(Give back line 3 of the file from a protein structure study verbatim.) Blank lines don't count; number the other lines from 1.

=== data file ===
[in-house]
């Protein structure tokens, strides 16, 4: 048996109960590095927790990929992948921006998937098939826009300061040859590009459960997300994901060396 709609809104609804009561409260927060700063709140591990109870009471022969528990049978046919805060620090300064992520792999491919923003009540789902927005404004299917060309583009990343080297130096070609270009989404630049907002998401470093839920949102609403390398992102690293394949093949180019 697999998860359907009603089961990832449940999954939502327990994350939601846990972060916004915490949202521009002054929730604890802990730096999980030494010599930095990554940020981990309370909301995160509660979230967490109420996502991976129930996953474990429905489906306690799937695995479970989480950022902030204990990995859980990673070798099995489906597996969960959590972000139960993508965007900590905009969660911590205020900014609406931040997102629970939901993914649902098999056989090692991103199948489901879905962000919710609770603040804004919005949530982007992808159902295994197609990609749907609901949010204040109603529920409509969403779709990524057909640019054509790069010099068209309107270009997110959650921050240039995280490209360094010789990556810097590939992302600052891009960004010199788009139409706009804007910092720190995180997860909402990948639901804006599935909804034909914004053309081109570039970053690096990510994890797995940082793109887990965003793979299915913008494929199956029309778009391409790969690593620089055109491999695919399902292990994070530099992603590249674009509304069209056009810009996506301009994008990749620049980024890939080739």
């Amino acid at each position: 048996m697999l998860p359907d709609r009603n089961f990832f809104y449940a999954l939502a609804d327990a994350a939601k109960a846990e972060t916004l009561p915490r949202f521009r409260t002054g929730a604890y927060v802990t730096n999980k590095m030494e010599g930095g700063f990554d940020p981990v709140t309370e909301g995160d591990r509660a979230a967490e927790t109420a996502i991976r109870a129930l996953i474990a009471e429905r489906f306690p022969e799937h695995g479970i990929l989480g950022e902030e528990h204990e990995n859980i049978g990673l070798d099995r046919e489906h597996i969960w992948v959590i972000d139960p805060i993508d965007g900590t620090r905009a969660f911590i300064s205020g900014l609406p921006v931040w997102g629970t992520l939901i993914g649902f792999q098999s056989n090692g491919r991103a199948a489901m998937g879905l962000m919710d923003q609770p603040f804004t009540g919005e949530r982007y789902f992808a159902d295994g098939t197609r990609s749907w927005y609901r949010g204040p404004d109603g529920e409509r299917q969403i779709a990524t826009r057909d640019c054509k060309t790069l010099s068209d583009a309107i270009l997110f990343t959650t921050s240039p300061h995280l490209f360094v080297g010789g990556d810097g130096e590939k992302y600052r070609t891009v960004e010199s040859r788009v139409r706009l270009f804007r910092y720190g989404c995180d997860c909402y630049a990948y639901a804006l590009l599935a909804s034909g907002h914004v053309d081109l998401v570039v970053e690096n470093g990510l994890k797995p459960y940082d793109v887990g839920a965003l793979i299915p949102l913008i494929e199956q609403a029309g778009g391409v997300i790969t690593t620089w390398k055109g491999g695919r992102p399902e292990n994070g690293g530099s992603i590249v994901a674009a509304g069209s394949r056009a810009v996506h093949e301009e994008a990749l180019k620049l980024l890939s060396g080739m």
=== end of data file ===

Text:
């Amino acid at each position: 048996m697999l998860p359907d709609r009603n089961f990832f809104y449940a999954l939502a609804d327990a994350a939601k109960a846990e972060t916004l009561p915490r949202f521009r409260t002054g929730a604890y927060v802990t730096n999980k590095m030494e010599g930095g700063f990554d940020p981990v709140t309370e909301g995160d591990r509660a979230a967490e927790t109420a996502i991976r109870a129930l996953i474990a009471e429905r489906f306690p022969e799937h695995g479970i990929l989480g950022e902030e528990h204990e990995n859980i049978g990673l070798d099995r046919e489906h597996i969960w992948v959590i972000d139960p805060i993508d965007g900590t620090r905009a969660f911590i300064s205020g900014l609406p921006v931040w997102g629970t992520l939901i993914g649902f792999q098999s056989n090692g491919r991103a199948a489901m998937g879905l962000m919710d923003q609770p603040f804004t009540g919005e949530r982007y789902f992808a159902d295994g098939t197609r990609s749907w927005y609901r949010g204040p404004d109603g529920e409509r299917q969403i779709a990524t826009r057909d640019c054509k060309t790069l010099s068209d583009a309107i270009l997110f990343t959650t921050s240039p300061h995280l490209f360094v080297g010789g990556d810097g130096e590939k992302y600052r070609t891009v960004e010199s040859r788009v139409r706009l270009f804007r910092y720190g989404c995180d997860c909402y630049a990948y639901a804006l590009l599935a909804s034909g907002h914004v053309d081109l998401v570039v970053e690096n470093g990510l994890k797995p459960y940082d793109v887990g839920a965003l793979i299915p949102l913008i494929e199956q609403a029309g778009g391409v997300i790969t690593t620089w390398k055109g491999g695919r992102p399902e292990n994070g690293g530099s992603i590249v994901a674009a509304g069209s394949r056009a810009v996506h093949e301009e994008a990749l180019k620049l980024l890939s060396g080739m």